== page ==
The Namibia Bus and Taxi Association (Nabta) has appealed to public transport operators to ensure that commuters are registered in the Passenger Control Sheet Book (PCSB) issued by Nabta to all bus operators.
Nabta president Vespa Muunda says this will make it easier for the police to identify passengers in the event of fatal road accidents.
“This PCSB will have a passenger name, surname, area of embarking, disembarking and the name of the next of kin and their telephone number,” the unionist said at a press conference yesterday.
He added that the PCSB will be found at every terminal across the country and that the price-list for short and long-distance would be specified in writing to ensure that passengers are not overcharged.
He said union officials will be at every roadblock across the country to prevent those without the PCSB from proceeding to their destinations.
He also requested police support to enforce the PCSB directive among public transport operators.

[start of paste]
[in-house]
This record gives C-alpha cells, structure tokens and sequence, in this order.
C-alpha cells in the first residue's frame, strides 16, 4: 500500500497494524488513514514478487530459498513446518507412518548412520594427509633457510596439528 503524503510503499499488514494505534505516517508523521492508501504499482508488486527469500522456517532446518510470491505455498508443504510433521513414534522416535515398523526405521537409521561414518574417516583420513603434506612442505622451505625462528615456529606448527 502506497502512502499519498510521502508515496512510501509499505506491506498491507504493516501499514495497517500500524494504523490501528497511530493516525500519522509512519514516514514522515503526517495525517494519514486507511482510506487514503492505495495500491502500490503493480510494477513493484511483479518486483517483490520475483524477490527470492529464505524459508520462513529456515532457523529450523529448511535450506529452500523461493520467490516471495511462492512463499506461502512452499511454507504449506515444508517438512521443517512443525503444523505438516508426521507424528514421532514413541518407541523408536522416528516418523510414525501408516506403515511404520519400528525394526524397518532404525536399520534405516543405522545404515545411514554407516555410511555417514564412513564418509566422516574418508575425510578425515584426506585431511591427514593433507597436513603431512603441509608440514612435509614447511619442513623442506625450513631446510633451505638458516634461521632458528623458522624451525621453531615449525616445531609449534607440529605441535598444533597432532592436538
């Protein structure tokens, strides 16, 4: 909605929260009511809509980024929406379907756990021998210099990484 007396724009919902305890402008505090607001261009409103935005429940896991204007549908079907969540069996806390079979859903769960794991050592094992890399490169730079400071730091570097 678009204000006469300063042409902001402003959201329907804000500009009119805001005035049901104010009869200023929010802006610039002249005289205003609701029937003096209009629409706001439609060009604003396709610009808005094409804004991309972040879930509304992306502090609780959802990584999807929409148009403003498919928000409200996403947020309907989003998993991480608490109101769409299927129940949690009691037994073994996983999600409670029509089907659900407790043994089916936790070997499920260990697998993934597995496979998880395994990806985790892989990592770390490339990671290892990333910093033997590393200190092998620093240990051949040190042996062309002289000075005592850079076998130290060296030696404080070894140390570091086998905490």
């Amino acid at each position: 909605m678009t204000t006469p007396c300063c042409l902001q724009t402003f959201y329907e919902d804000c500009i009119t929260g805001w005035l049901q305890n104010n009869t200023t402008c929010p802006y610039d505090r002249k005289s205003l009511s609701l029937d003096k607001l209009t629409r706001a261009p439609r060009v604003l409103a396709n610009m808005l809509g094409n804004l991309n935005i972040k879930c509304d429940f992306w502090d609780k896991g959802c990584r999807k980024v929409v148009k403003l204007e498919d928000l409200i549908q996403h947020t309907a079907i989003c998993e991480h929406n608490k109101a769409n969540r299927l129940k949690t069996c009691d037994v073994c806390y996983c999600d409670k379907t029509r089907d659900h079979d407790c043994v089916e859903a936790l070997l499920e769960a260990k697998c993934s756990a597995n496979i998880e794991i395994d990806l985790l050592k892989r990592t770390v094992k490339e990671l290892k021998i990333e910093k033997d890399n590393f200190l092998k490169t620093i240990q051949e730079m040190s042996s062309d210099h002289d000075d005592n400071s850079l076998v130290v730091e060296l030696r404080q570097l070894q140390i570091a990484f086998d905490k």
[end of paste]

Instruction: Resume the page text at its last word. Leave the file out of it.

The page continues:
With the rainy season approaching, he also reminded public transport operators to adhere to good driving practices and to aim to arrive safely at their destinations over the holiday season.
“Too many people have been injured or killed over the years driving too fast during rainy conditions. Therefore, drive slowly when it is raining,” he advised.
Muunda further warned public transport operators to avoid overcharging passengers, especially during the festive season when the demand for bus services is high.
“This organisation will not allow overcharging of commuters. We will have a booklet at every roadblock that outlines all long-distance fares and the PCSB will also help in this regard,” he said.
“We already received complaints [about overcharging] from commuters in Lüderitz and this organisation condemns this practise. We will also asked the Namibian police to help us in this regard,” he said.
Furthermore, the union urged all people who plan to travel during the festive season to respect the rules of the road, to adhere to the law and to fully cooperate with the police. “No alcohol will be allowed while traveling,” he concluded.